The first week of March, I shared the big-three problem and my desire to connect with experienced West Coast investors with a founder friend. He suggested that I meet with the Craigs. Leura and Paige Craig had recently moved to Atlanta from L.A. They’ve jointly made over a hundred early-stage investments in startups, most at the pre-seed level. A few of their early investments (Twitter, SpaceX, Lyft, Postmates, Bird, and Wish, among others) reached unicorn status (a value over $1 billion).

Over many conversations, we shared our views on Atlanta’s potential. It turned out that they overlap in many areas. There are many founders capable of building amazing companies in not just Atlanta but the entire Southeast. With the right support, the sky’s the limit for them. The right support at the pre-seed stage is the missing piece. We talked a lot about solving for that missing piece.

I enjoyed hearing their perspective because they’ve helped founders overcome the big three and go on to achieve large-scale success. During these conversations, I again realized how wide my gaps were.

Paige founded an L.A. venture capital firm and has intimate knowledge of launching L.A.-based accelerators as well. Leura and Paige see a venture capital fund with enhanced accelerator-like support as the missing piece in the Southeast. I liked their idea.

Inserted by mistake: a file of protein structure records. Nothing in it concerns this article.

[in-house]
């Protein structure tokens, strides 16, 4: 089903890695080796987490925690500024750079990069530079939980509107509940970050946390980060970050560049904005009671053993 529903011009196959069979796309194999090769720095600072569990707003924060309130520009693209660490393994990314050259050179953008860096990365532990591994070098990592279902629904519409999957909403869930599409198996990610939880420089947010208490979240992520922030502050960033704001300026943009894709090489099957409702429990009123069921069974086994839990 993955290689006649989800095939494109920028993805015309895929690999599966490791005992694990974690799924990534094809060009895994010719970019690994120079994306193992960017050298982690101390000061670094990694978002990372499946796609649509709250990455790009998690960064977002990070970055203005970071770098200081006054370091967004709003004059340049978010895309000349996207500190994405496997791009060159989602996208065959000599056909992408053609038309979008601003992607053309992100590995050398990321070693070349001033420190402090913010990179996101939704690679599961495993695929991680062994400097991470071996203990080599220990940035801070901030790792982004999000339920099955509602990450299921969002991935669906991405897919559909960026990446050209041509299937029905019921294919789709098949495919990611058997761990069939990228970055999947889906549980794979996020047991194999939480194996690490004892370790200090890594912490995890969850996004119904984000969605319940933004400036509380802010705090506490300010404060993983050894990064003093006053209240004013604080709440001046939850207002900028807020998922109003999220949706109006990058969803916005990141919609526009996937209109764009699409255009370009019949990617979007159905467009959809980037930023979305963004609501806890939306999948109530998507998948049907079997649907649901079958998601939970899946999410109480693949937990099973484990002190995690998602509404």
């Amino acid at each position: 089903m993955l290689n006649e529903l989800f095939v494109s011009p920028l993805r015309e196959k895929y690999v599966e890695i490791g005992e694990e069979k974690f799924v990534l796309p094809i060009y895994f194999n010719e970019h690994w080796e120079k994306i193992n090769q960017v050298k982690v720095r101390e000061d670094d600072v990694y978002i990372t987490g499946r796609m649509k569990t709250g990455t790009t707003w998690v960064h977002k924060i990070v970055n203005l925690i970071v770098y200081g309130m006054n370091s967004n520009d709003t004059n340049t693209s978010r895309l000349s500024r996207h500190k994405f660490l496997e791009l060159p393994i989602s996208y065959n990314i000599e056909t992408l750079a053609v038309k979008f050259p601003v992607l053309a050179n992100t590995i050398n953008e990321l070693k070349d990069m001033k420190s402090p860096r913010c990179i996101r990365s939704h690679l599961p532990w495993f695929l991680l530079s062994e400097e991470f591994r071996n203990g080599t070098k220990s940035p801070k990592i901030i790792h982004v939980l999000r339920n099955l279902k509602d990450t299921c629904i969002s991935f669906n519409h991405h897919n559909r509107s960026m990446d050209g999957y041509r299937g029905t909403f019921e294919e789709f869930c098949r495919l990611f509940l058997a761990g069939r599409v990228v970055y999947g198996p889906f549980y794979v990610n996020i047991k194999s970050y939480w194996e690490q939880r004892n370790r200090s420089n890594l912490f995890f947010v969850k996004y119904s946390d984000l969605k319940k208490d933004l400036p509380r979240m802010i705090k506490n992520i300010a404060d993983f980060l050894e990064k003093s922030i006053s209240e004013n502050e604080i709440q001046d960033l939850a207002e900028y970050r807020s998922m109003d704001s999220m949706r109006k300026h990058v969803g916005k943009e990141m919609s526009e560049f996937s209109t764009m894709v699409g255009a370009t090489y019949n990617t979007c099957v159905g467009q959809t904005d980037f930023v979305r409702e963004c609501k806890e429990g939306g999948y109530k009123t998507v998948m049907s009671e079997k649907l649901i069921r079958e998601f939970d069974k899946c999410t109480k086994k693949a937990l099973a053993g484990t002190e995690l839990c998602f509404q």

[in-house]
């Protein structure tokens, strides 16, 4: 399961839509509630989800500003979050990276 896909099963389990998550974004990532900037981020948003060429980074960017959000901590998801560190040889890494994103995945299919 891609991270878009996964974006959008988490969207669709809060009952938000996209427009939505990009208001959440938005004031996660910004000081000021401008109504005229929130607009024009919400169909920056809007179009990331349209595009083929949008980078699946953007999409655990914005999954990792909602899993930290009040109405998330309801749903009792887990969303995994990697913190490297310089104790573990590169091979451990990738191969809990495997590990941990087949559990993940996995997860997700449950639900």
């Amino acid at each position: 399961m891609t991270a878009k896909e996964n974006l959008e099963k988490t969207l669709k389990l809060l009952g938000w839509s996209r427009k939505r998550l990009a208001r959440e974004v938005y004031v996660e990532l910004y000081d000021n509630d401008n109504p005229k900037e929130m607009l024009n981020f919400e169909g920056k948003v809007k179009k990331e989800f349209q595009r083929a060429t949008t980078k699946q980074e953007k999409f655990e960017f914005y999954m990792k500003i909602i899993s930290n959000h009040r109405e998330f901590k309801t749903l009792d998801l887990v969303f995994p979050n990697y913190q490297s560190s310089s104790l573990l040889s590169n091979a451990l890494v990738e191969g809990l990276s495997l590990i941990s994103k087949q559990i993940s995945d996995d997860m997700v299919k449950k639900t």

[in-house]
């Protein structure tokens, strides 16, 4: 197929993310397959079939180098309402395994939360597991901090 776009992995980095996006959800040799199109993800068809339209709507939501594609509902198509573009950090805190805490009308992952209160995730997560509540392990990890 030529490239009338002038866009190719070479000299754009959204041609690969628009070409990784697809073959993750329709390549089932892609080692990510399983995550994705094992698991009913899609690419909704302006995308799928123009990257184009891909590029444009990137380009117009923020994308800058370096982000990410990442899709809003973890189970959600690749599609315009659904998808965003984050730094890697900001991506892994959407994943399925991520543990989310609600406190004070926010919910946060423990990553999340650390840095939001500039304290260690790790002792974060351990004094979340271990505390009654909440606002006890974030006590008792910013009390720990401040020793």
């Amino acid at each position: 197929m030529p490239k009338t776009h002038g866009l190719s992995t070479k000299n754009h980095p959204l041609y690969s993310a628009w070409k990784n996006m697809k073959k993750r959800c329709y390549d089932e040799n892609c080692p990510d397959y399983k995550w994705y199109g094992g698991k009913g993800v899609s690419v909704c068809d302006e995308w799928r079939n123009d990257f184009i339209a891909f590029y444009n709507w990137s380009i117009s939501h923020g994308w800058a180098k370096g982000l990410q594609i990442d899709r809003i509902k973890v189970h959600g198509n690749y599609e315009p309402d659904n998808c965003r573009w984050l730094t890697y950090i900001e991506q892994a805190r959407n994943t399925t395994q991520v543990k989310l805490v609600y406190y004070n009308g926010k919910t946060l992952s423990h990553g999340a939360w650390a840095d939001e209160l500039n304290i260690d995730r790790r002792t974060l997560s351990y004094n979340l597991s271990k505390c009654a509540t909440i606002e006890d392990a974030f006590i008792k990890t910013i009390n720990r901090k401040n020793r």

Over many months they executed on their vision to form Outlander and invited me to join their team.

And here we are today.

I’m excited to be part of a team focused on accelerating founders’ success. I’m hopeful that we will help usher in a new wave of successful entrepreneurs in the Southeast!

Disclaimer: This may look like a well-thought-out process, but it wasn’t. To write this, I reflected on the journey and broke it into phases to make it clearer. I wasn’t conscious of phases while I was living it; rather, I was figuring it out as I went along and adjusting as I learned. It was an extremely iterative (and sometimes disorganized) process until the very end. Continually speaking with others was critical to making the right adjustments, and it led to unexpected events (like meeting Leura and Paige).